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I am studying about some compression methods, and I'm very interested in RLE Algorithms. But are there any Nested-Level RLE methods, such as:

ABABABCABABABC --> 3(AB)C3AB(C) --> 2(3(AB)C) ?

It's easily to decompress it by using some techniques like stack, but what is the most efficient way to compress it, any formal algorithms or how to evaluate that?

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  • $\begingroup$ I think I'm expert in lossless data compression, and I've never seen idea of nested RLE before. My best guess that it doesn't pay its speed on real data. You are welcome to encode.ru/forums/2-Data-Compression forum where you can find some compression experts $\endgroup$ – Bulat Apr 23 at 5:05
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Yes. The Sequitur algorithm could be viewed as doing more or less what you've asked for.

For instance, Sequitur would encode abababcabababc to the grammar

S → WW
T → ab
U → TT
V → UT
W → Vc

You can think of this as having your form. V is basically an encoding of 3(ab). W is basically an encoding of 3(ab)c. WW is basically an encoding of 2(W). So, the final grammar is equivalent to 2(3(ab)c) -- it is just a different way to write it. Sequitur writes the output as a context-free grammar, instead of using your notation, but its grammar is equivalent to the answer you were hoping for.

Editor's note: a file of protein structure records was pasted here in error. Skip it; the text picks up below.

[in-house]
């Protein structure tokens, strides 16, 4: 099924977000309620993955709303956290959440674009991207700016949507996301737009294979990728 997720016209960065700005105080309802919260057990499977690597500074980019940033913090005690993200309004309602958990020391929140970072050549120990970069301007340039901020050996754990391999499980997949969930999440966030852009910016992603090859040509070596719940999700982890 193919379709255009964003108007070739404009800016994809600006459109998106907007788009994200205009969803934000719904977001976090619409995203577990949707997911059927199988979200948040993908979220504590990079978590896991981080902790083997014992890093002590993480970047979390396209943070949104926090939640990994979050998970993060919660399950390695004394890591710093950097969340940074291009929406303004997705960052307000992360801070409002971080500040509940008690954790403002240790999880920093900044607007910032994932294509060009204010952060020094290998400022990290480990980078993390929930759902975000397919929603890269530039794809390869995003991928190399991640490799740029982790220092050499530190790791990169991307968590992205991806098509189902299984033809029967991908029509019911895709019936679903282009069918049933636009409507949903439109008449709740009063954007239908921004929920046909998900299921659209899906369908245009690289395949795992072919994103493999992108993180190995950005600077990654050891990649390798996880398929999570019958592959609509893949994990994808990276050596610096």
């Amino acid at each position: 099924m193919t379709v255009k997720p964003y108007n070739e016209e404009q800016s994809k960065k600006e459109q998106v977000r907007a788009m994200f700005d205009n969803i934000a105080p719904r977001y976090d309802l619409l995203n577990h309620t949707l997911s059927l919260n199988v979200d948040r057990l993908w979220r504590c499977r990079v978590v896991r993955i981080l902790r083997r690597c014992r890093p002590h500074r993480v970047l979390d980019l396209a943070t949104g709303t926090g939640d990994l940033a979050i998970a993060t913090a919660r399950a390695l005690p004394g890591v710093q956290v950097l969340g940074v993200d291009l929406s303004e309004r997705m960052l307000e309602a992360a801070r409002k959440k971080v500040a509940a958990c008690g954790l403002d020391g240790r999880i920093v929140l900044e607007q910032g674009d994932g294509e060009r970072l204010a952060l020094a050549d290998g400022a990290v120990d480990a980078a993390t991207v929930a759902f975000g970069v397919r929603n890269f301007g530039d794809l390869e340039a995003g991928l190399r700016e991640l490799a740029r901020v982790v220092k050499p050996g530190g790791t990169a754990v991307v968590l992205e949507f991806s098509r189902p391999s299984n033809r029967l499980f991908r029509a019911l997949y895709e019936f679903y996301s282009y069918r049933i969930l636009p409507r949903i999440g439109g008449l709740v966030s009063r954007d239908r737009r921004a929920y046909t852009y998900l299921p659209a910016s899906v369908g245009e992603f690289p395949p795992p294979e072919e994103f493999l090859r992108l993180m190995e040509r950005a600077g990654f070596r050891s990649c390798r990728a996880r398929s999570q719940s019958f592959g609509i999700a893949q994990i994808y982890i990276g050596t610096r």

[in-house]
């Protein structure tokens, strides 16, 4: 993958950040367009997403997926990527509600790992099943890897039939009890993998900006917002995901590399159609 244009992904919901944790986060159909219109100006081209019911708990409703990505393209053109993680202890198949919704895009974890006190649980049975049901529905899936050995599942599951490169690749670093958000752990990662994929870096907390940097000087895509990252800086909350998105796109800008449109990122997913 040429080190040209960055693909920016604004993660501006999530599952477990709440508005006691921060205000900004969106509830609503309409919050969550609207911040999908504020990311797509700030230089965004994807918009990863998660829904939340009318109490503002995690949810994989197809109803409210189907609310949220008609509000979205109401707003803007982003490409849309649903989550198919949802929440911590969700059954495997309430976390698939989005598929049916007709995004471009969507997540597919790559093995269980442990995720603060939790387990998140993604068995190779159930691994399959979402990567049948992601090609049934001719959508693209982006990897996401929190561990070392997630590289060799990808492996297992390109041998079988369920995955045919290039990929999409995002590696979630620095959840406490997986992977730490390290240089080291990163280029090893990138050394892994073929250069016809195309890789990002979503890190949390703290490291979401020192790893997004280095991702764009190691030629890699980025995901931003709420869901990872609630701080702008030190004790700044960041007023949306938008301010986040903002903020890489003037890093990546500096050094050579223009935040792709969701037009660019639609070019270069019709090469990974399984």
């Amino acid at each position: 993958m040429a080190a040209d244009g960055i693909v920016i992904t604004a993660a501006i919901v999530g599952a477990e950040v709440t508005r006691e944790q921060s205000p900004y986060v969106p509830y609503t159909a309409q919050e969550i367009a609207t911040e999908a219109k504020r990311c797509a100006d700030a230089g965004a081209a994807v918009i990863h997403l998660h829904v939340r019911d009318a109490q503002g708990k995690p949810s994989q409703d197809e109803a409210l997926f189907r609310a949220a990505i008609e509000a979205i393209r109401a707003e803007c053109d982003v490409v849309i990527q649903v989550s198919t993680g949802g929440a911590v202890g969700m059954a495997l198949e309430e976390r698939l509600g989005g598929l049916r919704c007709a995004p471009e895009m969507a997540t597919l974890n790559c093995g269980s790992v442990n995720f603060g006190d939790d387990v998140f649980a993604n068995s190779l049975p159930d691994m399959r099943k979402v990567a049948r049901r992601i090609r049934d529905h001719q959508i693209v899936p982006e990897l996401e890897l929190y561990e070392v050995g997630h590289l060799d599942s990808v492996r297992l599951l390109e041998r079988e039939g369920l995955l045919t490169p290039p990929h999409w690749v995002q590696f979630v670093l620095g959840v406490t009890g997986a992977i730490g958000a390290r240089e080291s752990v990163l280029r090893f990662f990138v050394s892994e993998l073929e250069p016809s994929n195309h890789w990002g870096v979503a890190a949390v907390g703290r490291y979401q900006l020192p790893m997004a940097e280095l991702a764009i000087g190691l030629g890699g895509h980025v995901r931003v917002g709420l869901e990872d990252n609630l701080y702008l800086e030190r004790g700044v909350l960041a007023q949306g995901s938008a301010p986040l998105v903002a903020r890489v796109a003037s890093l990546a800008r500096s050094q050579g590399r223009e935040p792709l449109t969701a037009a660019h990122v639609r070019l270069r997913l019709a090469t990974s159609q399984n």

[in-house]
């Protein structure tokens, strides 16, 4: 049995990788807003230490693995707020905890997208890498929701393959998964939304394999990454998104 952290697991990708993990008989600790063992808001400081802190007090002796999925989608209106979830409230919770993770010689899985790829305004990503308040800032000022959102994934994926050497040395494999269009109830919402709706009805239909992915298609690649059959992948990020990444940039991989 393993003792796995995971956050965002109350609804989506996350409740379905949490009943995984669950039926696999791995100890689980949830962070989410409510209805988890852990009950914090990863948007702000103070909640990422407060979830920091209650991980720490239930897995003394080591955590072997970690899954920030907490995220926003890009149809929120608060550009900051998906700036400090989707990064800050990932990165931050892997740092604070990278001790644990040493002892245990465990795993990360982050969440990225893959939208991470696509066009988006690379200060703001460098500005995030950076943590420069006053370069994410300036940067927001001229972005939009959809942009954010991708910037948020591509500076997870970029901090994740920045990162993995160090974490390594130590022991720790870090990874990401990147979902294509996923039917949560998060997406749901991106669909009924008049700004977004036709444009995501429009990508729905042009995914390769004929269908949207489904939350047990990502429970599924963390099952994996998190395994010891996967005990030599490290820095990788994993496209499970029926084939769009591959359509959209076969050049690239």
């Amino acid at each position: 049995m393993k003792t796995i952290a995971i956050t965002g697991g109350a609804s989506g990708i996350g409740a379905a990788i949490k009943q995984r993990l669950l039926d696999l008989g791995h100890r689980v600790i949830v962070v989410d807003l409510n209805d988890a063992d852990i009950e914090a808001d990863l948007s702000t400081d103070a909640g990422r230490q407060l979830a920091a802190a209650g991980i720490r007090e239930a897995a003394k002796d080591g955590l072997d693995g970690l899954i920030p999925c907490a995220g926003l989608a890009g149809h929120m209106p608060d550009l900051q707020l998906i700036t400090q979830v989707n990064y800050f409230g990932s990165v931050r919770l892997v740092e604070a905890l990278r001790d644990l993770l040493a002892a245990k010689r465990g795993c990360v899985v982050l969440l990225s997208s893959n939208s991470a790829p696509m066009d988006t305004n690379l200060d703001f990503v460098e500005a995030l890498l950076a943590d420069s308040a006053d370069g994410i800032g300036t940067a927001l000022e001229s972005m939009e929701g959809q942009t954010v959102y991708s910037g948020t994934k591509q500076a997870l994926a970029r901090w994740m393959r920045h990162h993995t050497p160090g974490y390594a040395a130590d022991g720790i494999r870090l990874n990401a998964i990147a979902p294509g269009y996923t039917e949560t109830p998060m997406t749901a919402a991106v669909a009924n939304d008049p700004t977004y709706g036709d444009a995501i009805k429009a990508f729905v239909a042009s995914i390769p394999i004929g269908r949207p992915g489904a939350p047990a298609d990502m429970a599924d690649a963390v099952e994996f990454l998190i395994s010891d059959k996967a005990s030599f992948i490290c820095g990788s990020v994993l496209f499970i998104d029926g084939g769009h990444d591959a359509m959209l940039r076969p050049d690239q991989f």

Here is the sequence of steps that Sequitur would use to reach that result.

First, we have the grammar

S → abababcabababc

The first digram encountered is ab, so it replaces that with a non-terminal:

S → TTTTcTTTc
T → ab

Then this becomes

S → UTcUTc
T → ab
U → TT

and then to

S → VcVc
T → ab
U → TT
V → UT

and then to

S → WW
T → ab
U → TT
V → UT
W → Vc

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  • $\begingroup$ I wonder that could this algorithms provide the best method to compress data (in term of final string's length)? $\endgroup$ – Le Duong Tuan Anh Apr 24 at 6:44
  • $\begingroup$ @LeDuongTuanAnh, unlikely. Finding the best compression is NP-hard (or something), I think. $\endgroup$ – D.W. Apr 24 at 7:12

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